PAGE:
Bees and Pesticides

The bees and pesticides argument rages on. I won’t bore you with the minutiae of the current debate on neonicotinoids, but let’s just say the quality of it leaves something to be desired. There’s much bloody mindedness, politics, mudslinging and finger pointing going on. I’m pleased it has highlighted the decline in bee populations though, which seem to me to be the canary in the coal mine. A ban on neonicotinoids would of course be helpful, but I’m increasingly concerned that folk see this as an instant panacea. Once this single and high profile issue is sorted out – as I hope it will be – then will all be well again? I’m afraid it won’t.

We’re talking here mostly about honeybees and pesticides, as they’re the only bee we know much about. They have a lot to cope with at the moment other than neonicotinoids. For a start there has been the weather here. I have lost a really nice swarm which I hived last summer. Heartbreaking. I did everything right, but they just gave up. Most of my competent beekeeping friends report significant mortality over the extended winter, following last year’s filthy summer. These are experienced beekeepers who keep their bees really well; they’re not over-interventionist or “commercial”, nor do they just trust to luck. We’ve all dealt with the recent enemies of honeybees – nosema and varroa – but this is a new battle.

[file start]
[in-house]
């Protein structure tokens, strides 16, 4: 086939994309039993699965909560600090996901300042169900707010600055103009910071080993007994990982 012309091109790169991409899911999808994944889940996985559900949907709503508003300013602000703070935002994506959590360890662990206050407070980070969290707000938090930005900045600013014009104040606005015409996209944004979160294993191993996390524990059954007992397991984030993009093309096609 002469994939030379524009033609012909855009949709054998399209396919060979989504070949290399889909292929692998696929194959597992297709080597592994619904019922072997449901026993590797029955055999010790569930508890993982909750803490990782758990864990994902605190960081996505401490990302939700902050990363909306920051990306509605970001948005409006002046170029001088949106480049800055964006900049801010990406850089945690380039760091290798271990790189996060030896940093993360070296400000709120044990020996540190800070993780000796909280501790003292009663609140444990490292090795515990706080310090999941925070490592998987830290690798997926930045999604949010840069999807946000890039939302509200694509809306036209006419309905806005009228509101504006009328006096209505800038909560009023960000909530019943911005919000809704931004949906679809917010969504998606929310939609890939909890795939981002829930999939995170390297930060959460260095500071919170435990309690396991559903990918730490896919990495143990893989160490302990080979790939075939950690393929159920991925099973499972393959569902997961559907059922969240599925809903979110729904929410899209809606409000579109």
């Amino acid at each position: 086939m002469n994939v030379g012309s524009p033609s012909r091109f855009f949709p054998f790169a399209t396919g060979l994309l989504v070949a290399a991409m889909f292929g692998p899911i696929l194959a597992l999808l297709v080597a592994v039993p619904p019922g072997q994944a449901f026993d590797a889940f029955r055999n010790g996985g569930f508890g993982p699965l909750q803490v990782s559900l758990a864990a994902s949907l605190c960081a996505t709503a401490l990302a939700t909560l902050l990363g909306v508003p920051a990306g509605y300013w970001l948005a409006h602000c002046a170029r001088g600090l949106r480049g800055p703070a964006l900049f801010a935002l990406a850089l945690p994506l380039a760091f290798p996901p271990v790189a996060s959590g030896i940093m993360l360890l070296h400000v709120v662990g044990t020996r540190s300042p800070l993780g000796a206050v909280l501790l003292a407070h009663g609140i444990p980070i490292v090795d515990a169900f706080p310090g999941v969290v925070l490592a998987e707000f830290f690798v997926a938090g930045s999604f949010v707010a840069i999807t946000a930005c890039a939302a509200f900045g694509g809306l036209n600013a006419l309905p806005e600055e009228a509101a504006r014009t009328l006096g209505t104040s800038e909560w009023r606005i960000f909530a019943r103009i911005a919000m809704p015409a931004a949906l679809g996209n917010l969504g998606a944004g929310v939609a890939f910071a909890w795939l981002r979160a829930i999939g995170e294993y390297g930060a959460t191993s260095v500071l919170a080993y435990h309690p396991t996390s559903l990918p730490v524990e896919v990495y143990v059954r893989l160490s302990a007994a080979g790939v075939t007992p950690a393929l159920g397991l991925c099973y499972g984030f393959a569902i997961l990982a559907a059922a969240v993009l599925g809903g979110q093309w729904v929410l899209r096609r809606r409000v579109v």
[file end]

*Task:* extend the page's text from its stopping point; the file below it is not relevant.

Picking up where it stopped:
Bees and Pesticides
Photo: Penn State University
Yesterday I went to a fascinating talk by Maryanne Frazier, of Penn State University’s Centre for Pollinator Research, on bees and pesticides. This reinforced the multiple challenges honeybees are facing. Like many honeybee scientists, Maryanne’s best guess is that there is no single smoking gun behind bee declines in the U.S., but rather a complicated matrix of factors weakening honeybees’ immune systems.

Bees and pesticides don’t mix, and the coktail of pesticides her team are finding in pollen and wax are horrific. They found 31 pesticides in one pollen sample. The average is 6, which is bad enough*. These pesticides can have sub-lethal effects, they can be systemic (like neonicotinoids) and they impact on larva and adult bees in different ways, so their effects are difficult to assess.